March 7, 2013 – NAFCU urged the CFPB anew Wednesday on the need to ensure the integrated disclosures on mortgage loans under the Truth in Lending Act and Real Estate Settlement Procedures Act are useful to consumers and impose as little burden as possible on credit unions.
NAFCU Senior Regulatory Affairs Counsel Tessema Tefferi wrote to the CFPB regarding its proposal to conduct quantitative testing in fiscal 2013 and 2014 of the performance of the current vs. proposed disclosures. NAFCU lodged serious concerns about the integrated disclosures and underlying rules last November, and those concerns remain, he said.
Among NAFCU’s key concerns are:
- “Finance charge” and “annual percentage rate” definitions: Tefferi said the proposal’s inclusion of most up-front costs in the definition of finance charge will provide little benefit to consumers but greatly increase costs and burdens for credit unions.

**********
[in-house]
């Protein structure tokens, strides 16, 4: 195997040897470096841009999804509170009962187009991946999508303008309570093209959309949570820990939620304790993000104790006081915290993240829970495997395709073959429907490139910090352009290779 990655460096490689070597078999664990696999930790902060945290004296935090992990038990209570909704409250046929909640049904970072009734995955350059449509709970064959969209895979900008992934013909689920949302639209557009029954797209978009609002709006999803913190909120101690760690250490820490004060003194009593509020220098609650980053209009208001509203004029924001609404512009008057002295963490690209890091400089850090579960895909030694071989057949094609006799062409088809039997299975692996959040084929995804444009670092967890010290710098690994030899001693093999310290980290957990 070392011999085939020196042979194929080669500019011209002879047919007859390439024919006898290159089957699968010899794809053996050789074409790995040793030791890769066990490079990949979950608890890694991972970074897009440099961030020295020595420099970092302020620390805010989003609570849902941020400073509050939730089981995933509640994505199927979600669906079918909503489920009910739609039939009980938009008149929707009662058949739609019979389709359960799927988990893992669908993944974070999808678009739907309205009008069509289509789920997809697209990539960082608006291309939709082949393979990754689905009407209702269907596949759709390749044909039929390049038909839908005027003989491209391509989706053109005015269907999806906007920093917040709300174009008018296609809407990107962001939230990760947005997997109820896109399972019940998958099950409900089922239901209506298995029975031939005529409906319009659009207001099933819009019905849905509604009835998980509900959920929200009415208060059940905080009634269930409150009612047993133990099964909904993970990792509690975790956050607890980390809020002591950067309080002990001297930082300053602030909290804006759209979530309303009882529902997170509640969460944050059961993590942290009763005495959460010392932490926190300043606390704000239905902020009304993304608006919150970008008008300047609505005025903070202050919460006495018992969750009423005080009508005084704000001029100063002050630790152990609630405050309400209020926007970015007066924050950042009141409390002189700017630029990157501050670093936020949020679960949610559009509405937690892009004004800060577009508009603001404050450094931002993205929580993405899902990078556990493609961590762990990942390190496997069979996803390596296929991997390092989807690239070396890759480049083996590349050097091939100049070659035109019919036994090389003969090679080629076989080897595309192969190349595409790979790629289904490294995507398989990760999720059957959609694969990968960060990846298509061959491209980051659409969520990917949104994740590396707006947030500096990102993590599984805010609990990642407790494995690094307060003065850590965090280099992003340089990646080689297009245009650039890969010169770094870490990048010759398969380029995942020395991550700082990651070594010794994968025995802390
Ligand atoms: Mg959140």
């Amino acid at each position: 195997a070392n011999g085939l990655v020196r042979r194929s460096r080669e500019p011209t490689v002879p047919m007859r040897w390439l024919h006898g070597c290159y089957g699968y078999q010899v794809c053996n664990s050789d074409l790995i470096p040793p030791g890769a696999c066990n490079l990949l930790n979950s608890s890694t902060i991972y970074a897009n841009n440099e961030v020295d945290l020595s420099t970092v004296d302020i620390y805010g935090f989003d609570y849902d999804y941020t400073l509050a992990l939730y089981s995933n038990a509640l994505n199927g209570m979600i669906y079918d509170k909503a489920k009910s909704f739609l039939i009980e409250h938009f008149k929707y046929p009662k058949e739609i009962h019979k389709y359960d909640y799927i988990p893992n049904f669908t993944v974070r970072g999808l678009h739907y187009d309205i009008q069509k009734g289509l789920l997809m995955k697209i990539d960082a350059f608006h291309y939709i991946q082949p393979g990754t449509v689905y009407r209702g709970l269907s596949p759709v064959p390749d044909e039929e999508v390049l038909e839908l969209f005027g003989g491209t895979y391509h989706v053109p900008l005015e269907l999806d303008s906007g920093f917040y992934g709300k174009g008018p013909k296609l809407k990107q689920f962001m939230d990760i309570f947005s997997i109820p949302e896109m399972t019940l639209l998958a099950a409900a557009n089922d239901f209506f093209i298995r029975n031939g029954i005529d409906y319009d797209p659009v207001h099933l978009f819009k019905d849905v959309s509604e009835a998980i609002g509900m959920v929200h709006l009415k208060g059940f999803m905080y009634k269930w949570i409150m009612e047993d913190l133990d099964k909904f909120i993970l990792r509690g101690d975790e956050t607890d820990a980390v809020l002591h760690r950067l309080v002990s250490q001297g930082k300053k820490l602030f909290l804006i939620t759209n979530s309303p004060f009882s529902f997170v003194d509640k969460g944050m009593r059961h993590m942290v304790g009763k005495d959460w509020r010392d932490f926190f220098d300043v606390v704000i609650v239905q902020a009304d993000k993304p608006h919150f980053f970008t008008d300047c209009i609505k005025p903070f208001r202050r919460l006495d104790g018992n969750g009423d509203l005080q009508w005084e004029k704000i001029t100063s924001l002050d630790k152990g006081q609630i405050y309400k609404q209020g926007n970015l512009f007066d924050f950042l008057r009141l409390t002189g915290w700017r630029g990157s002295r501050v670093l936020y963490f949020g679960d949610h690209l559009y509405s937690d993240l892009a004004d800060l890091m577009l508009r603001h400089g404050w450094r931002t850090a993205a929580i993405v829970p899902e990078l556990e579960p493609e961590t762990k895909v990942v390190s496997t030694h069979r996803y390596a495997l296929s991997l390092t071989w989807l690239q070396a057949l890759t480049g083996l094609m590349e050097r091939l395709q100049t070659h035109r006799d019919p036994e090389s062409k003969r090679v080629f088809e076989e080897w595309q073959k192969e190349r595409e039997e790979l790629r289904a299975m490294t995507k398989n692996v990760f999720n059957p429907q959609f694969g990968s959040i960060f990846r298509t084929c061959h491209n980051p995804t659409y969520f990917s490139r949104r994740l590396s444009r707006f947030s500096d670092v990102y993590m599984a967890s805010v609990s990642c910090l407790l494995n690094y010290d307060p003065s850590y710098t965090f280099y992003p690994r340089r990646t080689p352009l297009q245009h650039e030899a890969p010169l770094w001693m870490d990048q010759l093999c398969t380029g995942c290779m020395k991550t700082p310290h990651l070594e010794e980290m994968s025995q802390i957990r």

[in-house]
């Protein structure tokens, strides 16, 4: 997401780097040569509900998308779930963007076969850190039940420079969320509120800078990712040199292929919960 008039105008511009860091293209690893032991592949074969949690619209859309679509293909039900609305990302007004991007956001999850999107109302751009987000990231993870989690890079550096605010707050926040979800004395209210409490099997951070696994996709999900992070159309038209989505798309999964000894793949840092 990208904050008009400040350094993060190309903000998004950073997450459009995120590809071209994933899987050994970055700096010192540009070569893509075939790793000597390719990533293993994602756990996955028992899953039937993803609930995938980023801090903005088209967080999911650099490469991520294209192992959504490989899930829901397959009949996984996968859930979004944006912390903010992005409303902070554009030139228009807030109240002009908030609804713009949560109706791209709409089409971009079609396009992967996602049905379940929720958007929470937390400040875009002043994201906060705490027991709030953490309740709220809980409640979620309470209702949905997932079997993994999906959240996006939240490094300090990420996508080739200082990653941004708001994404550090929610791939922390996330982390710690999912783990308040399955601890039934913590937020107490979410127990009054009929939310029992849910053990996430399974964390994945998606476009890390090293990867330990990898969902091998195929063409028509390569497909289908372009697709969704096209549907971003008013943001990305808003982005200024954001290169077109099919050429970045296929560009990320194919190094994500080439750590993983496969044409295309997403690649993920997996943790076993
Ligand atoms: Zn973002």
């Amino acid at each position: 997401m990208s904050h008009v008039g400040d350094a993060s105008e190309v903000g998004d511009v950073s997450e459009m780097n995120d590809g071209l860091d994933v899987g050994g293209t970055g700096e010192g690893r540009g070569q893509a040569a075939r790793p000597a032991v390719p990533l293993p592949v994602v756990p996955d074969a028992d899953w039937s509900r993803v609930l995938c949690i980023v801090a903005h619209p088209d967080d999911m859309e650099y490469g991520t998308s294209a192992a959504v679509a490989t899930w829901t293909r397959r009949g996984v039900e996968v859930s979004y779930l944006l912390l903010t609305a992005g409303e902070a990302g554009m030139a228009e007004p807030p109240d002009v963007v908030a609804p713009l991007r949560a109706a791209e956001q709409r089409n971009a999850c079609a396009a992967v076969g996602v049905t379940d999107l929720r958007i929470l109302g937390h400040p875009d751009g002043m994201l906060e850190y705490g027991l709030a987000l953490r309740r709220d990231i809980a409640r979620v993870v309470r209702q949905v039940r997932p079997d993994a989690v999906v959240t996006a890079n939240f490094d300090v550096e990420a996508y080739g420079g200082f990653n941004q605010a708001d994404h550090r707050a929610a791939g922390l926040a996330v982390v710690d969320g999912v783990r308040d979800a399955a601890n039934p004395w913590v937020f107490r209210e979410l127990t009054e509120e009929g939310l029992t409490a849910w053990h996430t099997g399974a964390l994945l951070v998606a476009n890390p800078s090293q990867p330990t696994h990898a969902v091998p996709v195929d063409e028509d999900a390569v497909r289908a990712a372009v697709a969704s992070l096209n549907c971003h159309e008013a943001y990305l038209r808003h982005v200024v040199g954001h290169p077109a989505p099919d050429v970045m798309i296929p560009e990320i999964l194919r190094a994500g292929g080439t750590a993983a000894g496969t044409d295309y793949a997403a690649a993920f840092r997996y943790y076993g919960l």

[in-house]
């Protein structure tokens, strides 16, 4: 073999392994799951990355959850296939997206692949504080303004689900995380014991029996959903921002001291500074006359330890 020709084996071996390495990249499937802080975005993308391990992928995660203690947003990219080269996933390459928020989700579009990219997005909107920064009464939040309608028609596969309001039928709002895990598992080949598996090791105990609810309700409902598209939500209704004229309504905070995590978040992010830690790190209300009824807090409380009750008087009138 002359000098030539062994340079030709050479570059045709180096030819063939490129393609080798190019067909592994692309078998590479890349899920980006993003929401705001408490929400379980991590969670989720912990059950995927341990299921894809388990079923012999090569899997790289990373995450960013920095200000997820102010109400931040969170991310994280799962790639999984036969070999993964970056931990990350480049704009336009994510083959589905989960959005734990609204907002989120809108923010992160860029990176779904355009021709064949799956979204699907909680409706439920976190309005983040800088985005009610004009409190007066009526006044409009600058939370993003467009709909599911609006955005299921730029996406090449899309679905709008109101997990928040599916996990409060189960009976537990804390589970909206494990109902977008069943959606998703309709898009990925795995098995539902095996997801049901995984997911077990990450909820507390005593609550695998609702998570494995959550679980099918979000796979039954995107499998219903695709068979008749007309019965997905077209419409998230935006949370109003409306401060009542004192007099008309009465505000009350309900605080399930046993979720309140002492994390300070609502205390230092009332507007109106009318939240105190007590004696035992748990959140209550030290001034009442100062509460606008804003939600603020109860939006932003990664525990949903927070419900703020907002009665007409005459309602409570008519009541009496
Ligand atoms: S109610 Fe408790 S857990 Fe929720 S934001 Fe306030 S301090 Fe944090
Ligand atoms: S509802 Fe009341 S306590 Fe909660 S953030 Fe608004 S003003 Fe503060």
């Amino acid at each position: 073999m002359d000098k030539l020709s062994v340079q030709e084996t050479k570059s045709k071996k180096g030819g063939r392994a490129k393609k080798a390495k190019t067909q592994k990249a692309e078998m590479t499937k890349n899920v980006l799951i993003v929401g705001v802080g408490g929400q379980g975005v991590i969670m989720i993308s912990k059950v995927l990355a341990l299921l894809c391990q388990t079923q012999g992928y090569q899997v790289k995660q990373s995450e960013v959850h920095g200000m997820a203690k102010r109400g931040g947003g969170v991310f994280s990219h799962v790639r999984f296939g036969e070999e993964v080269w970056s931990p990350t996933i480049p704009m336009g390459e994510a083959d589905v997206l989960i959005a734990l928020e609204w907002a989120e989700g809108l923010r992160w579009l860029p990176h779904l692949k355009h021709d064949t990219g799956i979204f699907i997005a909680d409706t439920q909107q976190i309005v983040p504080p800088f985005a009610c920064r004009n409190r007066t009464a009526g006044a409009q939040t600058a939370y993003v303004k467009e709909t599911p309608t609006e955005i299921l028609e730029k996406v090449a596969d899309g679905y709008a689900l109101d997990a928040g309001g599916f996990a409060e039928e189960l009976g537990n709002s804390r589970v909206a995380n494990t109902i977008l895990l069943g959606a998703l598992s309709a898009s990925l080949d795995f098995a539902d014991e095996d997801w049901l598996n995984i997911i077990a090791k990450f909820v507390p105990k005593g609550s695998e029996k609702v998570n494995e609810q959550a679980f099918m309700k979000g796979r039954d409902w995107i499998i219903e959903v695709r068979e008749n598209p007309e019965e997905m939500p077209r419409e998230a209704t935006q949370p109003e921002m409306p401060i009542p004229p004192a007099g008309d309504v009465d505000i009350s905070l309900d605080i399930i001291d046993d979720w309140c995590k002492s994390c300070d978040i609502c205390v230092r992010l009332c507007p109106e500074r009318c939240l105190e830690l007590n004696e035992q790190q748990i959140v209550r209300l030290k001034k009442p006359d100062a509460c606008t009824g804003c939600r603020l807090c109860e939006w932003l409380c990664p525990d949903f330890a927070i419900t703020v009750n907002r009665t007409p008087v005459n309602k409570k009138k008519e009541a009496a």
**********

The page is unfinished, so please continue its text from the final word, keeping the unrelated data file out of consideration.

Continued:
- Disclosure of annual percentage rate: NAFCU is skeptical of the APR's use to consumers. After its own consumer testing, the Federal Reserve found that most consumers do not understand the APR, and many believe it represents the interest rate. The Fed concluded if consumers don’t understand what is included, it’s not useful. Tefferi said expanding its contents will not fix that.
The timing of the quantitative testing is also a problem, he noted. The CFPB has already indicated it intends to issue final rules on the proposed combined disclosures in September. This target date and the testing timelines don’t match up. For the testing to be meaningful, Tefferi recommended a delay in the rule until at least the first quarter of 2014.